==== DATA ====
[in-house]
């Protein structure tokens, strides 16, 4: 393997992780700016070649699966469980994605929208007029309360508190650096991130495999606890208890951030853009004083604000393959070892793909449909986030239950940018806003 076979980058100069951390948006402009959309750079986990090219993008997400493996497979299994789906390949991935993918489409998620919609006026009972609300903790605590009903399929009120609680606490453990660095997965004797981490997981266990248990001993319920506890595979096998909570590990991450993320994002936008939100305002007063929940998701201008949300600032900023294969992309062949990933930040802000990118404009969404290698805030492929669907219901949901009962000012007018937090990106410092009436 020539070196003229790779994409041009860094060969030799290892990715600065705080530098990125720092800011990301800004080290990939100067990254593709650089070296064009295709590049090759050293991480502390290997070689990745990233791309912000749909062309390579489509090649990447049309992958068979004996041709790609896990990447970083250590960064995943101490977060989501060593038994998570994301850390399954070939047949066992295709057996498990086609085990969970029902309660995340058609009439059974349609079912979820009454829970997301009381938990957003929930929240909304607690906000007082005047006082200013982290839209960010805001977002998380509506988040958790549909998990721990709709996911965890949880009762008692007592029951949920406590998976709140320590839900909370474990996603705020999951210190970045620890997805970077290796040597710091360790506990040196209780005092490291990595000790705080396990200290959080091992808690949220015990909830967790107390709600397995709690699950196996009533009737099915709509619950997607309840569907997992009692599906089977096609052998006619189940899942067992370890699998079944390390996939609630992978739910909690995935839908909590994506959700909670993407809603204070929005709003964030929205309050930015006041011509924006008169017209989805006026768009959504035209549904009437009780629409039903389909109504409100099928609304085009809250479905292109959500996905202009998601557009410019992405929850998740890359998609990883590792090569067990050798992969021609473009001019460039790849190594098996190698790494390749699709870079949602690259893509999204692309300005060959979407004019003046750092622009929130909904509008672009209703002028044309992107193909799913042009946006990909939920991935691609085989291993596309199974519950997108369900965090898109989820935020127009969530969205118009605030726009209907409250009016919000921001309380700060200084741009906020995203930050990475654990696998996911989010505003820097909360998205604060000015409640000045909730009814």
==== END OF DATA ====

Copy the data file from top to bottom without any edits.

[in-house]
């Protein structure tokens, strides 16, 4: 393997992780700016070649699966469980994605929208007029309360508190650096991130495999606890208890951030853009004083604000393959070892793909449909986030239950940018806003 076979980058100069951390948006402009959309750079986990090219993008997400493996497979299994789906390949991935993918489409998620919609006026009972609300903790605590009903399929009120609680606490453990660095997965004797981490997981266990248990001993319920506890595979096998909570590990991450993320994002936008939100305002007063929940998701201008949300600032900023294969992309062949990933930040802000990118404009969404290698805030492929669907219901949901009962000012007018937090990106410092009436 020539070196003229790779994409041009860094060969030799290892990715600065705080530098990125720092800011990301800004080290990939100067990254593709650089070296064009295709590049090759050293991480502390290997070689990745990233791309912000749909062309390579489509090649990447049309992958068979004996041709790609896990990447970083250590960064995943101490977060989501060593038994998570994301850390399954070939047949066992295709057996498990086609085990969970029902309660995340058609009439059974349609079912979820009454829970997301009381938990957003929930929240909304607690906000007082005047006082200013982290839209960010805001977002998380509506988040958790549909998990721990709709996911965890949880009762008692007592029951949920406590998976709140320590839900909370474990996603705020999951210190970045620890997805970077290796040597710091360790506990040196209780005092490291990595000790705080396990200290959080091992808690949220015990909830967790107390709600397995709690699950196996009533009737099915709509619950997607309840569907997992009692599906089977096609052998006619189940899942067992370890699998079944390390996939609630992978739910909690995935839908909590994506959700909670993407809603204070929005709003964030929205309050930015006041011509924006008169017209989805006026768009959504035209549904009437009780629409039903389909109504409100099928609304085009809250479905292109959500996905202009998601557009410019992405929850998740890359998609990883590792090569067990050798992969021609473009001019460039790849190594098996190698790494390749699709870079949602690259893509999204692309300005060959979407004019003046750092622009929130909904509008672009209703002028044309992107193909799913042009946006990909939920991935691609085989291993596309199974519950997108369900965090898109989820935020127009969530969205118009605030726009209907409250009016919000921001309380700060200084741009906020995203930050990475654990696998996911989010505003820097909360998205604060000015409640000045909730009814």